We call them heroes, but at what point does it become exploitation?
By Michael Mountain
The dogs who went to work in the devastation of the World Trade Center didn’t “volunteer” for the job in the normal sense of the word. Nor did they know they’d be inhaling dangerous toxic fumes. But they went anyway.
That’s part of the relationship that’s existed between our two species for thousands of years. We go into harm’s way together and we look out for each other. It’s part of a deep unconditional trust that’s at the core of the relationship.
But where do we draw the line between trust and exploitation, especially when we involve dogs and other animals in our very human wars?
In the 1970s, when I lived in New York with McMuffin, a white German shepherd, we would saunter into Central Park every night, completely unconcerned about the fact that nobody in their right mind ever ventured into Central Park alone at night in those days of high crime. With my best buddy at my side, I felt entirely safe – just as he felt around me.
McMuffin was never trained in search-and-rescue. But I’ve sometimes wondered what it would have been like if this had been 25 years later and we’d been called to help at Ground Zero in the days following 9/11. While I’d have done my best to protect him, I don’t think I’d have hesitated to take him into harm’s way there. Would the toxic fumes and particles have given me pause? Yes. Would they have stopped me? No.
This, of course, is never even a question for the people who already live by the motto “to serve and protect.” They know, too, that it’s also the instinctive life-purpose of the dogs they work with.
For the soldiers – and for the animals they work with – who put their own lives in harm’s way in service of country, community and family, trust is the lifeblood of their work. On the field of battle, they’re not fighting for the policies and purposes of their faraway government as much as they are to support and protect each other. It’s a deep, instinctive bond that goes way beyond the call of duty, that leads to inexplicable acts of heroism and self-sacrifice, and that also extends to the dogs they work with.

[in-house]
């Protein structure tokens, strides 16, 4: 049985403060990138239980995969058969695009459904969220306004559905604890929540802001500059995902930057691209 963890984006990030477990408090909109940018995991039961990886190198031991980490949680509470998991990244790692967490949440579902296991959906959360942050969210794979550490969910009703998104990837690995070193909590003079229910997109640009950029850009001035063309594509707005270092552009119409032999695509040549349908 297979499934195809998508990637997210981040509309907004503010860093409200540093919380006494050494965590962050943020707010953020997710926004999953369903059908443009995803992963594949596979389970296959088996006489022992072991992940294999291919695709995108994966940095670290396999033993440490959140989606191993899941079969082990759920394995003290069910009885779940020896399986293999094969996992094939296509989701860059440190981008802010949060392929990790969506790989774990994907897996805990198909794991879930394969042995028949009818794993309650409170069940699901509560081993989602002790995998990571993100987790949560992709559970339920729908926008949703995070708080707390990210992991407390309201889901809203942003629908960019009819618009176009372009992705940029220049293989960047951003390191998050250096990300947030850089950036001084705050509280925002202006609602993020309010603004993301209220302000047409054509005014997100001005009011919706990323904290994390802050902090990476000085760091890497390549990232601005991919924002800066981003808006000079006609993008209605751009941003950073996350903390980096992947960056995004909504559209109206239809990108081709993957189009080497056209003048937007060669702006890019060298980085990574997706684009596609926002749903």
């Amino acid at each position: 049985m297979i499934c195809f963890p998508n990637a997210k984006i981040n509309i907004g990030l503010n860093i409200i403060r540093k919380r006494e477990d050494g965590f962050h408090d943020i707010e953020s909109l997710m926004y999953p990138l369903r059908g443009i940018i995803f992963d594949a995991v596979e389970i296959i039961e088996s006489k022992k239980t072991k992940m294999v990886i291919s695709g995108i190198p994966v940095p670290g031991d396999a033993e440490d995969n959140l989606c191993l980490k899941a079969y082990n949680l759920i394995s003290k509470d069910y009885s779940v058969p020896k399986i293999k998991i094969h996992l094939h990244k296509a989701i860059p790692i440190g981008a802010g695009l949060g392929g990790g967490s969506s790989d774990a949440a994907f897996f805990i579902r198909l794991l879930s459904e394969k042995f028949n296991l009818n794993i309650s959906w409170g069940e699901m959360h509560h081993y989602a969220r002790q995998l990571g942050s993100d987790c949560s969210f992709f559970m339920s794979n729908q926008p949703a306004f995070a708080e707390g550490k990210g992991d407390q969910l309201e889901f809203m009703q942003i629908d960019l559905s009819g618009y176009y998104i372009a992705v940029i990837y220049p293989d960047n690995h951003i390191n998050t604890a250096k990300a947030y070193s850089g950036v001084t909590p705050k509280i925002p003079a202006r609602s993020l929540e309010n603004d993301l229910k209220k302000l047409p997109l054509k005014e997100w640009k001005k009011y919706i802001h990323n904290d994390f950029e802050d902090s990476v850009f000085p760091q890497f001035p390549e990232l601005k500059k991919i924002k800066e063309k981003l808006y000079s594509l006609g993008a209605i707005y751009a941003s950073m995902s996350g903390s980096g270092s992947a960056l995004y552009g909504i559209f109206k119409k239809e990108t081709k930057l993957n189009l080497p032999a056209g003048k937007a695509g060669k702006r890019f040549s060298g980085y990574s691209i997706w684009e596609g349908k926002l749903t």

Earlier this year, when we heard that brave Navy SEALS had choppered into Osama bin Laden’s backyard and taken out the notorious terrorist, we also learned that a German shepherd, kitted out with an infrared camera on his head and weapon-style titanium teeth in his mouth, was part of the team. The dog, unnamed for security reasons, was honored at private ceremonies on his return.
Just two months later, we learned that an unnamed dog – probably that same one – was aboard a helicopter that was shot down on another mission, and died alongside his comrades.
The bond between him and his buddies must have been much the same as what the soldiers felt for each other.
By contrast, when American troops went into Afghanistan after 9/11, Americans were disgusted to learn that Osama bin Laden routinely tested out chemical weapons on dogs. A cache of videotapes showed puppies being put into pens and killed, slowly and painfully to test chemical weapons.
To most of us, that kind of behavior is a cruel breach of the trust we’ve fostered with dogs over thousands of years, and it simply added to our disdain for a person like bin Laden.
But what bin Laden was doing was, in fact, paltry compared to the enormous industry that’s part of the U.S. Department of Defense and that kills hundreds of thousands of dogs, pigs, sheep, rabbits and other animals every year in cruel experiments that test weapons of war at secret laboratories.
Unlike the bond that exists between the soldiers and their dogs (and often horses, donkeys and others) on the battlefield, there’s no mutual caring between the laboratory researchers and the animals they experiment on. They’re even trained, in the name of scientific objectivity, to have no personal relationship with the animals at all. Those dogs, cats, pigs, birds and other living creatures don’t have names, and to get around animal protection laws, many of them are no longer even classified as animals.
For them, an ancient trust has been shattered.
So, where do we draw the line? For my part, if I’d had the opportunity, I’d have taken McMuffin to Ground Zero, in the knowledge that we were going into harm’s way together and to save lives.
But would I have agreed to have him fitted with titanium teeth and sent to Afghanistan? Or to be sent to a laboratory to have weapons of war tested on him in the name of protecting our own soldiers?
What about horses like Joey, who, in the story of War Horse, is taken from his family and sent to the front lines of World War I? (More than a quarter of a million horses died on the Western Front – just one of the battle lines of that war.)
The argument for the deployment of all these animals is that it saves human lives. But maybe if, as a species, our sense of right and wrong no longer permitted us to abuse other animals in the name of self-defense, it might push us to find other, less deadly ways of resolving our very human squabbles.
We might then discover that by honoring the bond between ourselves and other animals, we were also serving and protecting the lives of our sons and daughters by not sending them to war in the first place.